Proud to be a Farmer: How recent weather affects corn crops

Proud to be a Farmer: How recent weather affects corn crops

MONTGOMERY COUNTY, Ga. (WTOC) - Georgians are used to seeing peanuts this time of the year, but it is not Georgia’s widest grown crop.

Every county in Georgia produces corn, but it’s particularly important for the folks of Montgomery and Toombs County.

“We probably have 200 individual families that depend on our farm. Everything they have, everything they get is dependent on this farm,” said farmer, Jason Herndon.

Herndon farms over 1,000 acres of sweet and field corn, but the weather has made it challenging this season.

During last month’s heat wave, soil temperatures topped out over 135 degrees during the afternoon; well above the average. This week’s cooler air and rain have helped the crop. It wasn’t that case early in the growing season.

“We went 60 days, I think, here on our farm with no rainfall, minimum to rainfall at all, which will probably double or triple our irrigation costs during that time period. With the weather this year, it is coming off about 10 days earlier than it should be. We have had to make adjustments to have a market share for our crop,” Herndon said.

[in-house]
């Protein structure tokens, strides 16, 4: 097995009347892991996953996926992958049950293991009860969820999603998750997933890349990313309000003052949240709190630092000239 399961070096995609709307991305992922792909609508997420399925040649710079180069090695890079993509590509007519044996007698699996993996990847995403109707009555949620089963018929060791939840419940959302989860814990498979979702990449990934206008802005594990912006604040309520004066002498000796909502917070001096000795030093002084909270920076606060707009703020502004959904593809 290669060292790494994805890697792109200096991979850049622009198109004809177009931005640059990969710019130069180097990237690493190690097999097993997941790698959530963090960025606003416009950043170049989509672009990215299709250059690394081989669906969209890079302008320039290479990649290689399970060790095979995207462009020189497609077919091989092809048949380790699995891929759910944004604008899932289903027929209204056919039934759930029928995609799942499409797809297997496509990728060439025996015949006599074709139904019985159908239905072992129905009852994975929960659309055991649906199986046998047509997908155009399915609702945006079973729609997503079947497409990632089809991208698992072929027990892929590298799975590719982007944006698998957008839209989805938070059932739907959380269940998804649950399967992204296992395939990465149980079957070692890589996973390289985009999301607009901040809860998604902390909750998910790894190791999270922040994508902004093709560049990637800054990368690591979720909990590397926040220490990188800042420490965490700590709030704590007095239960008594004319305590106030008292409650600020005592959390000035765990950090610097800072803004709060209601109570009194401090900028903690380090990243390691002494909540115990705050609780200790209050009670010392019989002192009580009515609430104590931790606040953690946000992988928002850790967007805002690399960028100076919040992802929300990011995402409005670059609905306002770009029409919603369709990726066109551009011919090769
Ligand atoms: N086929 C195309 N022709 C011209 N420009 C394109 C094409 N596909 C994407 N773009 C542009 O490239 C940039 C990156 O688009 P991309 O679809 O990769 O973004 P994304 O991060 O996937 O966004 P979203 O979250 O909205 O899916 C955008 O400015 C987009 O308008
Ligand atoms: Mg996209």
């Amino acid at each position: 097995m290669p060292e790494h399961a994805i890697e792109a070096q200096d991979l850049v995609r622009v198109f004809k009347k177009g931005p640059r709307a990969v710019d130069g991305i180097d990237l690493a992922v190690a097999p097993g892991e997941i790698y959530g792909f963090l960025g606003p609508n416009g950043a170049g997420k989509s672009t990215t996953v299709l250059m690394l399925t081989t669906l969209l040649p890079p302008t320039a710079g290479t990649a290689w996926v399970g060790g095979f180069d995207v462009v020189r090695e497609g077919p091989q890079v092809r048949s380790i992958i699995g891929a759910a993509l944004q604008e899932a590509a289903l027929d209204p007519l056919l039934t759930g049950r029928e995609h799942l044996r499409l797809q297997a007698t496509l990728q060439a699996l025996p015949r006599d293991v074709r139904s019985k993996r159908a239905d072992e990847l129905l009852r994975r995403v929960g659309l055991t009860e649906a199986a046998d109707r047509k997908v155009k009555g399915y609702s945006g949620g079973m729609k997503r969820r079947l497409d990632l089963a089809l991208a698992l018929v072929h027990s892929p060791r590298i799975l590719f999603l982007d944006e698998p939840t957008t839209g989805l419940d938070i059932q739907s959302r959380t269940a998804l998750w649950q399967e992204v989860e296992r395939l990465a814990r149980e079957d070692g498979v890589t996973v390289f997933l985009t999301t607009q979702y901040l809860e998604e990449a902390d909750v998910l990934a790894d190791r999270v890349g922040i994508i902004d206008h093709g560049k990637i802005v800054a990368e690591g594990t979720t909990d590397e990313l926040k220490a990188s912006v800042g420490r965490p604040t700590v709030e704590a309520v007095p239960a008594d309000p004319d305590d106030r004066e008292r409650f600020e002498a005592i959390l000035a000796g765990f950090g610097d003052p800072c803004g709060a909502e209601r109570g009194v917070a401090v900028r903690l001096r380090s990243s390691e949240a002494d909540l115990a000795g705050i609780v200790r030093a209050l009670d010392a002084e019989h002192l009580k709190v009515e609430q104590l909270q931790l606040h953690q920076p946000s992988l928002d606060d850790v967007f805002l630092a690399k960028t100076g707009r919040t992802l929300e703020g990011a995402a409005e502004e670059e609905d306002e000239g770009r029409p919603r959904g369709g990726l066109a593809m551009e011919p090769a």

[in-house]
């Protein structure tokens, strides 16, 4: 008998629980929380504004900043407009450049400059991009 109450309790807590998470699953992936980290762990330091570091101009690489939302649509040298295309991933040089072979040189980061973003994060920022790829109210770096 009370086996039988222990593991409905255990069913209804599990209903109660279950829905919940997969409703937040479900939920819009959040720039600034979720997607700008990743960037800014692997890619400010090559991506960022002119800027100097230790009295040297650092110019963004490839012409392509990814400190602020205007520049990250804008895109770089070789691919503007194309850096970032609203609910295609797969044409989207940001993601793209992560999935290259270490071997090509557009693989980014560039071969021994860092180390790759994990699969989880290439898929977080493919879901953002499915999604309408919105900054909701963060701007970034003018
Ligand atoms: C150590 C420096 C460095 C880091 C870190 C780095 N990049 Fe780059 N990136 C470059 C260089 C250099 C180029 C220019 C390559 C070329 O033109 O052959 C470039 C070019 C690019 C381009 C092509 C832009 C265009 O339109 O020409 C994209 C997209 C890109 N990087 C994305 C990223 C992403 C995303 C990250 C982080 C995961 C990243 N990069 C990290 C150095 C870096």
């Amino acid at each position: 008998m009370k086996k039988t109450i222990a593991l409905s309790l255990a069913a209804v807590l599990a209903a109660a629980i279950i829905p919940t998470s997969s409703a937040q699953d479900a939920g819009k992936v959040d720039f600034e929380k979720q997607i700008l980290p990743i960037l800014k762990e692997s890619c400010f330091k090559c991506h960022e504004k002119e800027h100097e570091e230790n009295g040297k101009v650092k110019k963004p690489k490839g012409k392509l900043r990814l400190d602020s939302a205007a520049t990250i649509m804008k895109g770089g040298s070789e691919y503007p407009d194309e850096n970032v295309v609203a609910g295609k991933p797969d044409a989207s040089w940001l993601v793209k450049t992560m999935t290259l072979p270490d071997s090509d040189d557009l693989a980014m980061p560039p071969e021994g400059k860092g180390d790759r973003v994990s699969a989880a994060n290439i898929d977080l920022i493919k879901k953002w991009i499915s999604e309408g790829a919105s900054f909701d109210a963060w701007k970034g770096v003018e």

To beat the heat, workers harvest corn overnight and are cooling it down before lunchtime. The corn that doesn’t stay local gets shipped out to about 25 states across the country.

“When I ship it to Boston or wherever it goes, it is at about 34 or 35 degrees. It gives it shelf life, it gives is reliability, 7-10 days down the road, that corn is still as fresh as the day we picked it,” Herndon said.

In addition to corn, he helps grown greens and other produce - something he hopes he can pass along to his three children.

“I would really love to see them back on the farm one day, because without the farm, America is going to be in trouble. We are going to encourage them to do whatever they want to do, but there is always a place on the farm for them," Herndon said.

It’s a farm that Jason Herndon has given 25 years of his life to, to help support his family and countless people across the state.

“I don’t know any farmer that hunts any glory. We get up and we get to do what we want to do every day, and that is to try to feed this country. That is what drives us. That’s our passion and this is our sanctuary, standing out here on this farm."

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